He hasn’t been as productive in Allsvenskan, though, with seven points — all assists — in 27 games for AIK, and may struggle to find a full-time role on a deep Swedish blue line.
“It is very rare to have senior players shine in Allsvenskan in the same way Broberg could do against under-18 competition, so it is not something that should be expected of a 17-year-old, either,” said Christoffer Hedlund. “When he now steps down to play against other junior players again it is a perfect opportunity to remind us all of his offensive skills, and how he can use his incredible skating to create havoc in the offensive zone.”
If he can take on additional minutes from his mature teammates, there is plenty he could show, though.
Samuel Fagemo, LW/RW, Sweden (Frolunda – SHL)
Fagemo, again going through the draft process for a second time, has a similar haul of international medals with Sweden. He was named to the tournament all-star team when Sweden earned gold at the U17s, and has a bronze medal from both the Ivan Hlinka Memorial in 2017 and U18s in 2018.
Another showcase on the international stage by Fagemo could show his growth, including in his offensive game, and give a shot to his draft stock.
“I think the World Juniors is a perfect opportunity for Fagemo to show that he has improve from last season,” Hedlund said. “He should continue to play like he has done so far this season…be energetic, drive to the net, challenge in one-on-one situations and work hard in scoring areas. I think he has matured a lot.”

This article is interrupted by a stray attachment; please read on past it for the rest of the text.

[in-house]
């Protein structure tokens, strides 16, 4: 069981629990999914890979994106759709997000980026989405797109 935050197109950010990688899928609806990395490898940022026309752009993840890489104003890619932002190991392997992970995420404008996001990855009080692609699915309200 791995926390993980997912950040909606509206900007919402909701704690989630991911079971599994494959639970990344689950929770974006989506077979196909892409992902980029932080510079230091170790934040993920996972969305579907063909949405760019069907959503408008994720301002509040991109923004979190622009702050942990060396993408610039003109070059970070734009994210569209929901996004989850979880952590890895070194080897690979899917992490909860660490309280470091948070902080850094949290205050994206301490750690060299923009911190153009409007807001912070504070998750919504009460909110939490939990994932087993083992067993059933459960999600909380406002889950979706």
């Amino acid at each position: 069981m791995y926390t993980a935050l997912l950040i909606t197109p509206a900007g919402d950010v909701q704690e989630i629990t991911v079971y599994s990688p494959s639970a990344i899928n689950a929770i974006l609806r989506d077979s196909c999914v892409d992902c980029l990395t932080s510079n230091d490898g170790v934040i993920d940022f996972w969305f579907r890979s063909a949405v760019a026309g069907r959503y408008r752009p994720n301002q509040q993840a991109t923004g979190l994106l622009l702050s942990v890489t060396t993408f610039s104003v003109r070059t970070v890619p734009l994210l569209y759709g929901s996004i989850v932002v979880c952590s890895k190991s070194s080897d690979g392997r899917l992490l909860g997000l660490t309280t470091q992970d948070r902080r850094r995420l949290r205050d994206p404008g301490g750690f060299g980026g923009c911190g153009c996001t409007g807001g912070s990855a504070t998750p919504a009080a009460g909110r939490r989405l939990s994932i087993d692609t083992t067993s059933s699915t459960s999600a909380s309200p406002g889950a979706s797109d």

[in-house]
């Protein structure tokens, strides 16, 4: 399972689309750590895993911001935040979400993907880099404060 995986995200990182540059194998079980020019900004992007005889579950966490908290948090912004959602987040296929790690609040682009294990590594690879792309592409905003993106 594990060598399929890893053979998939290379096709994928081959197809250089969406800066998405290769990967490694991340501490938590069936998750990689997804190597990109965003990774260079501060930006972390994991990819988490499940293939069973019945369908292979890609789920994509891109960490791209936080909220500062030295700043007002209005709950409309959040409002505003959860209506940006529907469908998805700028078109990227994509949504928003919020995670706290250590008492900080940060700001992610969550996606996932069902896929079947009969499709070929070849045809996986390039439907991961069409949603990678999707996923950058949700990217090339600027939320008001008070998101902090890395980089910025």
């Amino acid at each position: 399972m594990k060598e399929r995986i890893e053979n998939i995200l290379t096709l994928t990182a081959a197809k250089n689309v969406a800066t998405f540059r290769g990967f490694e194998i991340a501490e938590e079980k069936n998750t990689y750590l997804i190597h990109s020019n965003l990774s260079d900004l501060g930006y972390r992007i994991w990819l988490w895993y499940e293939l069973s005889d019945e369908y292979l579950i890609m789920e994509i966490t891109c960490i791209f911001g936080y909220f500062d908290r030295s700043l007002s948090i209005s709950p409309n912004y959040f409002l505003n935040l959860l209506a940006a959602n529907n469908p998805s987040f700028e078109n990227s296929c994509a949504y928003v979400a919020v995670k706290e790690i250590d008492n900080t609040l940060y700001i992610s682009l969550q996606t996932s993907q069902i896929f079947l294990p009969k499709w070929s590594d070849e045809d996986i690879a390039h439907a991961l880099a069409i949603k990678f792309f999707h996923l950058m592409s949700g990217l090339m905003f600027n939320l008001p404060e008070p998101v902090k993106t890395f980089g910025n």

Jack Hughes, C, Team USA (NTDP – USHL)
Hughes, naturally, will draw the most eyeballs. His reign as top prospect has extended well before the start of the season, with good cause. He’s been a hotly tracked forward long before his time with the National Team Development Program and was a standout with the Toronto Marlboros as a 15-year-old.
The interest is just as high in the now 17-year-old. He enters the World Juniors with 63 points (11 goals, 52 assists) for the NTDP this season, between action in the United States Hockey League and beyond.
“After an outstanding 5-Nations in November,” Schellenberg said. “It’ll be interesting to see how Hughes handles bigger, older and stronger opposition. His own age tier does not really challenge him any longer.”
There’s little doubting that Hughes, the younger brother of Vancouver Canucks prospect Quinn Hughes, will be an impact player in the tournament — an excellent showcase of his dynamic ability.
Spencer Knight, G, Team USA (NTDP – USHL)
Hughes will have some familiar company joining him in the tournament in the form of the puck-stopping Knight. The 17-year-old may not see primetime duty for the Americans in the tournament, but he’s been no stranger to backstopping his country internationally.
He’s helped Team USA to gold at the World Under-17 Challenge last fall, and has a silver medal from the World Under-18 Championship in the spring.
Knight, who has shown well on both the international stage and with the NTDP, has been trending as the draft’s top goaltender.